After our state-mandated hiatus we return to explore ancient Persia and the rise of a rare godly configuration for the ancient world: not one god, not many gods, but two gods in balance. Zoroastrianism, one of the native religions of ancient Persia, is perhaps the best-known example of dualism, where a god of light and order is complemented by a god of dark and chaos, though its origins and development are fascinatingly complex. How do you think this might affect a culture that embraces these ideas? How does the Iranian religious perspective compare to paganism as see in the other cultures we’ve explored?

Since our word “magic” derives from the magi, the mystical high priests of the Persians, it’s appropriate this week for us also discuss the role that magic was perceived to play in ancient religious belief and the superstitions that shaped ancient cultures. One element that made the magi “mystical” was that the closely guarded their secrets, so that the things they did seemed arcane and inexplicable. Is magic about social power—withheld by those who have it, or appropriated by those who seek to use it (curses and talismans, etc.)? What makes magic divisive, exploitative, or unifying? Was the importance of magic that it was divine—like the Greek Hekate mediating godly power into the human sphere—or that it was even more obviously a human construct than the gods?

Looking forward to discussing all of this with you in class and online. See you Tuesday!

 Link to Schedule page

Reminder: The Proposal is due Monday, October 24

8 October 2022

A sample proposal
A sample proposal

Here are a few brief reminders about the proposal for the Research Essay, which is due very soon on Monday, October 24.

The Research Essay, due at the end of the semester, is a 5- to 6-page researched essay breaking down the perspective on religion in one ancient work of your choice, using additional sources and/or scholarly research. There is a list on the course website of possible works and where to find them, including plays like Antigone, satires like The Pumpkinification of Claudius, essays like Cicero’s On Divination, and so on.

For the proposal I’m looking for: (a) which work you’re interested in studying; (b) a problem that can be argued about what that work tells us; (c) your proposed thesis—the argument you think you might be making; and any other thoughts about what you might want to explore or how you think you might go about supporting your argument in the research paper itself. I’ll give feedback on topic viability, scope, and possible primary and secondary sources.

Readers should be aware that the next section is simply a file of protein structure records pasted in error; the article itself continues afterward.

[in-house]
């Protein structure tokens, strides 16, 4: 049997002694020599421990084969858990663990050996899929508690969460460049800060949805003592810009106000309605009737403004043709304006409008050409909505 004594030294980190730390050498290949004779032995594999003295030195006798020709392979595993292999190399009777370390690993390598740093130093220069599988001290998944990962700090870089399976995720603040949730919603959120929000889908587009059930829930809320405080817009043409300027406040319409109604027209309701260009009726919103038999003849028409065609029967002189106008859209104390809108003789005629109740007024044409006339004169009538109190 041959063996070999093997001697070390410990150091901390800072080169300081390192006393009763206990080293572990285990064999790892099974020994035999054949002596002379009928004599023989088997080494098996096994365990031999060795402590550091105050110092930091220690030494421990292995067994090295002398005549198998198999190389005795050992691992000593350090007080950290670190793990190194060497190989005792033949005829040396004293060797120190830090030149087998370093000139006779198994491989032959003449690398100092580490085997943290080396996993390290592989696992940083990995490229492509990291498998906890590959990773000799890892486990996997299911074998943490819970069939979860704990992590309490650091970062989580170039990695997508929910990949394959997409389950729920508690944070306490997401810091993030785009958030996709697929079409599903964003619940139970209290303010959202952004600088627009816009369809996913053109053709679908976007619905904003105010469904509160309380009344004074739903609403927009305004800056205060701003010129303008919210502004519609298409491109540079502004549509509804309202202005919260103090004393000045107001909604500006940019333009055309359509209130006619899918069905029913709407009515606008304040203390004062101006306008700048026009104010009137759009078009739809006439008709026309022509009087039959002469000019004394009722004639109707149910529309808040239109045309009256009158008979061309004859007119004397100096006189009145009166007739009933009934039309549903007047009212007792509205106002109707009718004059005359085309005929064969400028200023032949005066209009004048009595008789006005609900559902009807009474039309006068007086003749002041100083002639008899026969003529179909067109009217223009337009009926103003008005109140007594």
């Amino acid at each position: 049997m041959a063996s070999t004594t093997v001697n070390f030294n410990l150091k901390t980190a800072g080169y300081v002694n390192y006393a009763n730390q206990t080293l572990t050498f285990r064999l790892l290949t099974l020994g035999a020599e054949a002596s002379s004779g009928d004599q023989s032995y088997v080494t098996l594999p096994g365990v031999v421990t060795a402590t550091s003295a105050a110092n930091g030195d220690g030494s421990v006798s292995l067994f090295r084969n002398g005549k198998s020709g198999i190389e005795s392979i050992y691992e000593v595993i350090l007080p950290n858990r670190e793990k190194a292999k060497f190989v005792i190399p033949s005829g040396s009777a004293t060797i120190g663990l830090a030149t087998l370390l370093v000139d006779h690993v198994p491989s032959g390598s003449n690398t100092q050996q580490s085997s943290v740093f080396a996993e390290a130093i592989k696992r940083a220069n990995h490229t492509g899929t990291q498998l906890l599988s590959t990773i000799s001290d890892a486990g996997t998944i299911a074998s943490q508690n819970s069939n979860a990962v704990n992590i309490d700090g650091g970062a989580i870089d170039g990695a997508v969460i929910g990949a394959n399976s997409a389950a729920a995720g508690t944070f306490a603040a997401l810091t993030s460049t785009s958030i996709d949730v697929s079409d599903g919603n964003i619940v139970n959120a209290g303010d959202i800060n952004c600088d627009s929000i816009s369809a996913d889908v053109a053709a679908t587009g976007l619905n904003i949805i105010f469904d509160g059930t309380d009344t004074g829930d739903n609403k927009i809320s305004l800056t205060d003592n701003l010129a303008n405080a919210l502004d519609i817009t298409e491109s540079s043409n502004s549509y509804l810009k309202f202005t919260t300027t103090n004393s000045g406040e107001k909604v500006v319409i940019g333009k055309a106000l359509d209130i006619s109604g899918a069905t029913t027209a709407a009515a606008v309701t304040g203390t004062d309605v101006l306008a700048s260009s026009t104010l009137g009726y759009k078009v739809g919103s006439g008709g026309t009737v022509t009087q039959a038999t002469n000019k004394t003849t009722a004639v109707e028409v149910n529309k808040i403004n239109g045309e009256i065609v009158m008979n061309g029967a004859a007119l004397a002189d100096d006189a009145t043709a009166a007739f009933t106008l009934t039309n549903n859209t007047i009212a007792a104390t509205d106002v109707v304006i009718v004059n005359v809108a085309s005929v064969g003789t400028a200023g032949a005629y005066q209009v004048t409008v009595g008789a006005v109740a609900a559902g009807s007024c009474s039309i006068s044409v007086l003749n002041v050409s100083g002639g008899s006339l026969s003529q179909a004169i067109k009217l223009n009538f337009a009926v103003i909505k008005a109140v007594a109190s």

A generalized sample of a proposal is on the Research Essay page. I’m happy to discuss possible ideas and approaches in office hours, after class, or by email.

Here’s what the syllabus has for the proposal assignment.

The assignment:  The proposal is just a brief one-page preview of your research paper. It should include:

  • The topic you think you’ll want to write about and the problem you’re interested in addressing. You should be able to delineate the problem by describing the opposing views people might take. To make sure you have two clear opposing opinions, you might want to express them in the form “Some say… . Others say….”
  • Your preliminary thesis statement—in other words, what you think you might be arguing in your paper.
    • Your thesis statement, both here and in the final paper, should be a statement of opinion that someone could disagree with. It can take the form of following up the description of the opposing opinions with your own: “I believe….”
    • Remember that your thesis is provisional. You can change anything about your approach and interpretation after the proposal; in fact, uncovering information as you do your research makes refining or changing your initial assessments very likely.

Your proposal is structured like the introduction to your final paper, and may serve as the basis for it.

The proposal is not graded, but whether you submitted a proposal on time will be factored into the final grade for the position paper. I will give you feedback on things like the feasibility of researching your topic, whether the scope is too big or too narrow for a paper like this, and some possible sources you might want to look at.

 Link to Research Essay page

No meeting this week, Part II

3 October 2022

See you on October 11!

Quiz #2 grades and markups posted

27 September 2022

The grades and markups for Quiz #2 are posted on the My Grades page on the course website. I strongly recommend spending a moment to take a look at my commentary on the quiz, as I use these to emphasize the key take-aways from last week’s topics:

 Link to My Grades page

Quiz #1 grades and markups posted

27 September 2022

The grades and markups for Quiz #1 are posted on the My Grades page on the course website. I strongly recommend spending a moment to take a look at my commentary on the quiz, as I use these to emphasize the key take-aways from last week’s topics:

 Link to My Grades page

No meeting this week

26 September 2022

See you on October 11!

Navigating the course website

21 September 2022

Screen shot of the site map page.
Screen shot of the site map page.

If you’re using the course website on smaller screens, like phones or tablets, you might find the site map a useful way to find the page you need.

The site map icon (which looks like a post with two directional placards on it) is at the top of every page. Tap that and you’ll have a list of all the key pages of the site to scroll through.